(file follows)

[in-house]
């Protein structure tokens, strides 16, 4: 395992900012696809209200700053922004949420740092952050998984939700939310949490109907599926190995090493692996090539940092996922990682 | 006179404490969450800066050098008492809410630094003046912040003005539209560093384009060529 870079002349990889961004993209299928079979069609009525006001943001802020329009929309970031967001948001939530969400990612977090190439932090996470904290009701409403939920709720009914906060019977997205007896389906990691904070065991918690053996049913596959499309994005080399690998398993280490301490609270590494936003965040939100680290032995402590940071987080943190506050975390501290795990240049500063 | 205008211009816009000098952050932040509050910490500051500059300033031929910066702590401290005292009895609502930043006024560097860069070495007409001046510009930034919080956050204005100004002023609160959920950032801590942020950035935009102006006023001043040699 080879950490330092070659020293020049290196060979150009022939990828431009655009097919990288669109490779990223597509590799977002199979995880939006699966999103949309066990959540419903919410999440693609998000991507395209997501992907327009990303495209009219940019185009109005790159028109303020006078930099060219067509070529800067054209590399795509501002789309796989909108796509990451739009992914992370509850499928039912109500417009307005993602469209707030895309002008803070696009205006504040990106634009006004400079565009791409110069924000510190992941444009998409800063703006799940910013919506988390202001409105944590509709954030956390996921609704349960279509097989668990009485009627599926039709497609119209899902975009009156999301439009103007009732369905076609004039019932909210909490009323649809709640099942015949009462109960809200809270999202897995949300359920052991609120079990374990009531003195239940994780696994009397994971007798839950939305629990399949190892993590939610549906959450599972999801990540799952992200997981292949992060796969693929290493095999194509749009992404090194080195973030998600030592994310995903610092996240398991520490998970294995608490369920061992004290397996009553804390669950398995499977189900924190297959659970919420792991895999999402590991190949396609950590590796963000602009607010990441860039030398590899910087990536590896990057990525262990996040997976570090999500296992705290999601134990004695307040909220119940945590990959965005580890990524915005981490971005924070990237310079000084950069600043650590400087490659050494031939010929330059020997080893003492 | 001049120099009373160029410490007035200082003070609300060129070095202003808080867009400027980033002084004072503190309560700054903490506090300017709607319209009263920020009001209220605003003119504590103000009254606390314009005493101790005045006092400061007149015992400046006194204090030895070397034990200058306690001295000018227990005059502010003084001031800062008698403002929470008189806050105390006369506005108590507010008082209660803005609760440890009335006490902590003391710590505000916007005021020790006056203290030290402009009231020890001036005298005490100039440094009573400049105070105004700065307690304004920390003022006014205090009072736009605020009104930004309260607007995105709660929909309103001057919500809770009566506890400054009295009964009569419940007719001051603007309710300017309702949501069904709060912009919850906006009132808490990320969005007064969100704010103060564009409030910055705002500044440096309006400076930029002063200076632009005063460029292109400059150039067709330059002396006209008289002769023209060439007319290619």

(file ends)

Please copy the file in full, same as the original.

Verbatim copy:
[in-house]
């Protein structure tokens, strides 16, 4: 395992900012696809209200700053922004949420740092952050998984939700939310949490109907599926190995090493692996090539940092996922990682 | 006179404490969450800066050098008492809410630094003046912040003005539209560093384009060529 870079002349990889961004993209299928079979069609009525006001943001802020329009929309970031967001948001939530969400990612977090190439932090996470904290009701409403939920709720009914906060019977997205007896389906990691904070065991918690053996049913596959499309994005080399690998398993280490301490609270590494936003965040939100680290032995402590940071987080943190506050975390501290795990240049500063 | 205008211009816009000098952050932040509050910490500051500059300033031929910066702590401290005292009895609502930043006024560097860069070495007409001046510009930034919080956050204005100004002023609160959920950032801590942020950035935009102006006023001043040699 080879950490330092070659020293020049290196060979150009022939990828431009655009097919990288669109490779990223597509590799977002199979995880939006699966999103949309066990959540419903919410999440693609998000991507395209997501992907327009990303495209009219940019185009109005790159028109303020006078930099060219067509070529800067054209590399795509501002789309796989909108796509990451739009992914992370509850499928039912109500417009307005993602469209707030895309002008803070696009205006504040990106634009006004400079565009791409110069924000510190992941444009998409800063703006799940910013919506988390202001409105944590509709954030956390996921609704349960279509097989668990009485009627599926039709497609119209899902975009009156999301439009103007009732369905076609004039019932909210909490009323649809709640099942015949009462109960809200809270999202897995949300359920052991609120079990374990009531003195239940994780696994009397994971007798839950939305629990399949190892993590939610549906959450599972999801990540799952992200997981292949992060796969693929290493095999194509749009992404090194080195973030998600030592994310995903610092996240398991520490998970294995608490369920061992004290397996009553804390669950398995499977189900924190297959659970919420792991895999999402590991190949396609950590590796963000602009607010990441860039030398590899910087990536590896990057990525262990996040997976570090999500296992705290999601134990004695307040909220119940945590990959965005580890990524915005981490971005924070990237310079000084950069600043650590400087490659050494031939010929330059020997080893003492 | 001049120099009373160029410490007035200082003070609300060129070095202003808080867009400027980033002084004072503190309560700054903490506090300017709607319209009263920020009001209220605003003119504590103000009254606390314009005493101790005045006092400061007149015992400046006194204090030895070397034990200058306690001295000018227990005059502010003084001031800062008698403002929470008189806050105390006369506005108590507010008082209660803005609760440890009335006490902590003391710590505000916007005021020790006056203290030290402009009231020890001036005298005490100039440094009573400049105070105004700065307690304004920390003022006014205090009072736009605020009104930004309260607007995105709660929909309103001057919500809770009566506890400054009295009964009569419940007719001051603007309710300017309702949501069904709060912009919850906006009132808490990320969005007064969100704010103060564009409030910055705002500044440096309006400076930029002063200076632009005063460029292109400059150039067709330059002396006209008289002769023209060439007319290619």